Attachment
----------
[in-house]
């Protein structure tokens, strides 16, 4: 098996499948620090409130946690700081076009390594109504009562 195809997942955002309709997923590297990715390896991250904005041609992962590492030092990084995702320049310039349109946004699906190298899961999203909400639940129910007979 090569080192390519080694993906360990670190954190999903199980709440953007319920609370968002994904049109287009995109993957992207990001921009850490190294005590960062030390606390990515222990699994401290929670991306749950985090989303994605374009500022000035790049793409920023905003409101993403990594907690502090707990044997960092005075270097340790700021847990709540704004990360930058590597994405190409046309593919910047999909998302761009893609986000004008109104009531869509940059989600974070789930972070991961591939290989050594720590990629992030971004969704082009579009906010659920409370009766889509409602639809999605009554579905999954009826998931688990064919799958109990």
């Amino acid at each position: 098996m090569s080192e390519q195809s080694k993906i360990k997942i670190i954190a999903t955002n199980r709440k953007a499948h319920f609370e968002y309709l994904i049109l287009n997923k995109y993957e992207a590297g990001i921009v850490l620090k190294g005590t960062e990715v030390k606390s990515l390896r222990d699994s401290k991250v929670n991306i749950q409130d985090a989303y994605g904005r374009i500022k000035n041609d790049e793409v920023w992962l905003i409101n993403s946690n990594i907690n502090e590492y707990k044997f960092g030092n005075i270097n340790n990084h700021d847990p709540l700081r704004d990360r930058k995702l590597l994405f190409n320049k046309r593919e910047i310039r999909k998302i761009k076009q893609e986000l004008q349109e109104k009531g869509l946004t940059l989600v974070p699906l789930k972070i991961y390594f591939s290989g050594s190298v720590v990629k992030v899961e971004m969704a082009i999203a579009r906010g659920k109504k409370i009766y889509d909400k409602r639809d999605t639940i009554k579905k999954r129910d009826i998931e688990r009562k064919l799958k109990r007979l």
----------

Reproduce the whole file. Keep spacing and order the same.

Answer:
[in-house]
């Protein structure tokens, strides 16, 4: 098996499948620090409130946690700081076009390594109504009562 195809997942955002309709997923590297990715390896991250904005041609992962590492030092990084995702320049310039349109946004699906190298899961999203909400639940129910007979 090569080192390519080694993906360990670190954190999903199980709440953007319920609370968002994904049109287009995109993957992207990001921009850490190294005590960062030390606390990515222990699994401290929670991306749950985090989303994605374009500022000035790049793409920023905003409101993403990594907690502090707990044997960092005075270097340790700021847990709540704004990360930058590597994405190409046309593919910047999909998302761009893609986000004008109104009531869509940059989600974070789930972070991961591939290989050594720590990629992030971004969704082009579009906010659920409370009766889509409602639809999605009554579905999954009826998931688990064919799958109990």
């Amino acid at each position: 098996m090569s080192e390519q195809s080694k993906i360990k997942i670190i954190a999903t955002n199980r709440k953007a499948h319920f609370e968002y309709l994904i049109l287009n997923k995109y993957e992207a590297g990001i921009v850490l620090k190294g005590t960062e990715v030390k606390s990515l390896r222990d699994s401290k991250v929670n991306i749950q409130d985090a989303y994605g904005r374009i500022k000035n041609d790049e793409v920023w992962l905003i409101n993403s946690n990594i907690n502090e590492y707990k044997f960092g030092n005075i270097n340790n990084h700021d847990p709540l700081r704004d990360r930058k995702l590597l994405f190409n320049k046309r593919e910047i310039r999909k998302i761009k076009q893609e986000l004008q349109e109104k009531g869509l946004t940059l989600v974070p699906l789930k972070i991961y390594f591939s290989g050594s190298v720590v990629k992030v899961e971004m969704a082009i999203a579009r906010g659920k109504k409370i009766y889509d909400k409602r639809d999605t639940i009554k579905k999954r129910d009826i998931e688990r009562k064919l799958k109990r007979l």